Further reflections on Jean Guyon's conversion experience:
There is a sort of inward experience, which is not only intellectual, but which, to indicate to what part of the intellect it belongs, may be described more specifically as "apparitional." It is generally found among uneducated persons, but not exclusively; and it is so frequent in its occurrence, as well as important in its results and relations, as to authorize some notice. It consists, for the most part, in sights seen and sounds heard, not excluding anything which is addressed to the intellect through the external senses; and can justly be regarded as especially liable to illusion. It is here, perhaps, more than anywhere else, although all such experience may be accounted for to a considerable extent on natural principles, that Satan "transforms himself into an angel of light."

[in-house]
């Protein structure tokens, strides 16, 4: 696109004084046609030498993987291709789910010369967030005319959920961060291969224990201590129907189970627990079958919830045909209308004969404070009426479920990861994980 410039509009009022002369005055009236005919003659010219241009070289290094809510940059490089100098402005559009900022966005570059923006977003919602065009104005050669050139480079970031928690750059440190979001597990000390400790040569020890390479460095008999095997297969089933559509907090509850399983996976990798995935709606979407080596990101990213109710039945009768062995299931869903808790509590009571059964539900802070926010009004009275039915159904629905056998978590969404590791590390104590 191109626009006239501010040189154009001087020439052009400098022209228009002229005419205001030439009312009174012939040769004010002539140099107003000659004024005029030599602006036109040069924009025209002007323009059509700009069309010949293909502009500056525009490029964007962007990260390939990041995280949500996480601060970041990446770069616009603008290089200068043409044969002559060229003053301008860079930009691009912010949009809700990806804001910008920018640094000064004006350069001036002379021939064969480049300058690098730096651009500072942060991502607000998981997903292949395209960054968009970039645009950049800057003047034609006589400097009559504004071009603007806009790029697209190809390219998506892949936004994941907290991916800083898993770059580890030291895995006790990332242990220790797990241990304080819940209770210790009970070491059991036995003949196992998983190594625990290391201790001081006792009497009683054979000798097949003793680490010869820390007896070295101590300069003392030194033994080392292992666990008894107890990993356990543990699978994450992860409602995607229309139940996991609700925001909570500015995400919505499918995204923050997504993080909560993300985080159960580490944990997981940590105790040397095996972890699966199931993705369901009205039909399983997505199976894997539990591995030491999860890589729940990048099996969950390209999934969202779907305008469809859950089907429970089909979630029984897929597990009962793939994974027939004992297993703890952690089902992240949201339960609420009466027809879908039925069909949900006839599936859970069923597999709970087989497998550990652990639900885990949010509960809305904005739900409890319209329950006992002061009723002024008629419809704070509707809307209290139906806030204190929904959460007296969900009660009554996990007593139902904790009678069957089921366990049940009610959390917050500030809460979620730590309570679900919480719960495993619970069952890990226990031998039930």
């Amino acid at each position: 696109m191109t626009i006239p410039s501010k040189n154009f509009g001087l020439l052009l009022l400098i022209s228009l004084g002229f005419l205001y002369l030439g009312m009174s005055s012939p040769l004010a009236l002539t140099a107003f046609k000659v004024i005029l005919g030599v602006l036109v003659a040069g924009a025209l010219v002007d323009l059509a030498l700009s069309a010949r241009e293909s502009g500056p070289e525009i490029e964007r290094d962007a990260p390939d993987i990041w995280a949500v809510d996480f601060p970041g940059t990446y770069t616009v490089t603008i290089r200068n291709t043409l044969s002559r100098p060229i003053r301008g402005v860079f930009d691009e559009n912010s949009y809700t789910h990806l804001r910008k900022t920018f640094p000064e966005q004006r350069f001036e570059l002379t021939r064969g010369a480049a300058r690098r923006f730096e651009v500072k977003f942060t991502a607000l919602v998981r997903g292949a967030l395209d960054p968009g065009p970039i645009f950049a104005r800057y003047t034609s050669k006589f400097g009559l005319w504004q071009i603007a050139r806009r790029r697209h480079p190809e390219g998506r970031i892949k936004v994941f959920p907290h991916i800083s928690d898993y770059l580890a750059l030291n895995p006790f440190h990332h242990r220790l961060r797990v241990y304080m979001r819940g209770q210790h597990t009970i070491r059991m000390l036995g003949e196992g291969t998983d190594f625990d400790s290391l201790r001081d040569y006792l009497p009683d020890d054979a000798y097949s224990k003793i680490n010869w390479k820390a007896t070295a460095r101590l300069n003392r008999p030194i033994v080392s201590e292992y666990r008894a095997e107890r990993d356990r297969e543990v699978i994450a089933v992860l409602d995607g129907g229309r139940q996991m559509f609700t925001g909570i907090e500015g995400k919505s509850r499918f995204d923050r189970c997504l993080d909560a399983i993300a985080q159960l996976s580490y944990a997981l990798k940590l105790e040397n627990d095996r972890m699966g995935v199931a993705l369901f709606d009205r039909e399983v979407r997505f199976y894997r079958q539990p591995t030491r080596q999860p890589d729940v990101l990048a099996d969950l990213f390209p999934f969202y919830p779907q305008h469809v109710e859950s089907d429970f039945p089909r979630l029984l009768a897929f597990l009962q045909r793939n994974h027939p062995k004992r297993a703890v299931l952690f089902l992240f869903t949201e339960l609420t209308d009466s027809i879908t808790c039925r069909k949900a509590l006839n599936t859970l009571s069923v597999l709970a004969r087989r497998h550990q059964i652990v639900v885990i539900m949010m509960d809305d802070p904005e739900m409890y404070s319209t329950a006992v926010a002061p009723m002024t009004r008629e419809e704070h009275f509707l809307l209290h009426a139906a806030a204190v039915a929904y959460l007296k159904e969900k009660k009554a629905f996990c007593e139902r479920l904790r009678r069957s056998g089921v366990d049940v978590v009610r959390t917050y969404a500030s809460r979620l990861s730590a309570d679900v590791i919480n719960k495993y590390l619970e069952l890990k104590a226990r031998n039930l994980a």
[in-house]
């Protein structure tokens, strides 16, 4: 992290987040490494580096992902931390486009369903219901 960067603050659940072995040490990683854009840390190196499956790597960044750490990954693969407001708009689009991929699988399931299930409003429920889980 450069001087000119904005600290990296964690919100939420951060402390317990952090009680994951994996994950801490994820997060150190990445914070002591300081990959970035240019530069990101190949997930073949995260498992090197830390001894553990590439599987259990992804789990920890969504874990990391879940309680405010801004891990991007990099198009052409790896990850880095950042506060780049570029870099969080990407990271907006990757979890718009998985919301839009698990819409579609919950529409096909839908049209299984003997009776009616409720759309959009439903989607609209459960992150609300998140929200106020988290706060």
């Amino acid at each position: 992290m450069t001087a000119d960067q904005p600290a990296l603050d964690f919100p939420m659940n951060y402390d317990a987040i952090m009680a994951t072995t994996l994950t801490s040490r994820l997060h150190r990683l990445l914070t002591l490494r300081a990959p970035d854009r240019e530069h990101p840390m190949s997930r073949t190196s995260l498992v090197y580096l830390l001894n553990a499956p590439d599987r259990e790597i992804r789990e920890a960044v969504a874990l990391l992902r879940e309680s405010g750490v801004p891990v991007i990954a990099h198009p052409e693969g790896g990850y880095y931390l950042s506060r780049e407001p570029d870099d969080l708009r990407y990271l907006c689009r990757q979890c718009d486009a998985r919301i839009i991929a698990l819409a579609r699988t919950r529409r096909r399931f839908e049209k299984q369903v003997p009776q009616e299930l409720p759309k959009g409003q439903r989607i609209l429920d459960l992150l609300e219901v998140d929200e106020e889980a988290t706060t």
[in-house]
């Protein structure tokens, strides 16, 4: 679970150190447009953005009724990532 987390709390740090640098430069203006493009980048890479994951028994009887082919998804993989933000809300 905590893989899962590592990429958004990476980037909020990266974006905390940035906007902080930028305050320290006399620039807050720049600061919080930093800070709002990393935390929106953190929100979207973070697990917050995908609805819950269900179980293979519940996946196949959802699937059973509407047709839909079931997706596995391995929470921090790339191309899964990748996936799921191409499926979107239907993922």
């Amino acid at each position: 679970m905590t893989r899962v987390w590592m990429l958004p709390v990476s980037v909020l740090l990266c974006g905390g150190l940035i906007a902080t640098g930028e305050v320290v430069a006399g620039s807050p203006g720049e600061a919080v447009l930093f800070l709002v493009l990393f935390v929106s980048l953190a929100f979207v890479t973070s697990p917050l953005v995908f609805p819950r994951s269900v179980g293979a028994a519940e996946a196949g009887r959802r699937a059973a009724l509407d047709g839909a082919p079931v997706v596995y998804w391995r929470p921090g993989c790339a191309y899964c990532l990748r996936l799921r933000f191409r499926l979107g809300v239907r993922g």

So far as this form of experience is concerned, the kingdom of God was erected within her “without observation." No sound was heard but that of the "still small voice," which speaks inwardly and effectually. There was no dream, no vision, no audible message. Her change was characterized, not by things seen, but by operations experienced; not by revelations imparted from without, and known only as existing without, but by affections inspired by the Holy Ghost from within, and constituting, from the time of their origin, a part of the inward consciousness.
— edited from The Life of Madame Guyon Volume 1, Chapter 7.